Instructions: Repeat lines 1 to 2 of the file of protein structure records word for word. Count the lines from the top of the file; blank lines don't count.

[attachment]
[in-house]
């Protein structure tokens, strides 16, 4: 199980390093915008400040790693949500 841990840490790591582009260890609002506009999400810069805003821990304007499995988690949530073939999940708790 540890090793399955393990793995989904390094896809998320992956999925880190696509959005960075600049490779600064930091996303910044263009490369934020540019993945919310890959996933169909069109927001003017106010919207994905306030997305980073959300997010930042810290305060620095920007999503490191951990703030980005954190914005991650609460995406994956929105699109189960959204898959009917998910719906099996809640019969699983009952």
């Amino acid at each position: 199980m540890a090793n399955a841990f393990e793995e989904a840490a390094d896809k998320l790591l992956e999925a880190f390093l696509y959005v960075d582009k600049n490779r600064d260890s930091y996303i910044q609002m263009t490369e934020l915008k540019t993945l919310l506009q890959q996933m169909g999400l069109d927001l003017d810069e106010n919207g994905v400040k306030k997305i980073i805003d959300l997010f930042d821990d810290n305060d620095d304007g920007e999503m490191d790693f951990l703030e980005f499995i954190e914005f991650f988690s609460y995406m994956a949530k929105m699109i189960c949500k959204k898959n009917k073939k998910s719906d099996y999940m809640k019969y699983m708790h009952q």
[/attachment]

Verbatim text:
[in-house]
């Protein structure tokens, strides 16, 4: 199980390093915008400040790693949500 841990840490790591582009260890609002506009999400810069805003821990304007499995988690949530073939999940708790 540890090793399955393990793995989904390094896809998320992956999925880190696509959005960075600049490779600064930091996303910044263009490369934020540019993945919310890959996933169909069109927001003017106010919207994905306030997305980073959300997010930042810290305060620095920007999503490191951990703030980005954190914005991650609460995406994956929105699109189960959204898959009917998910719906099996809640019969699983009952």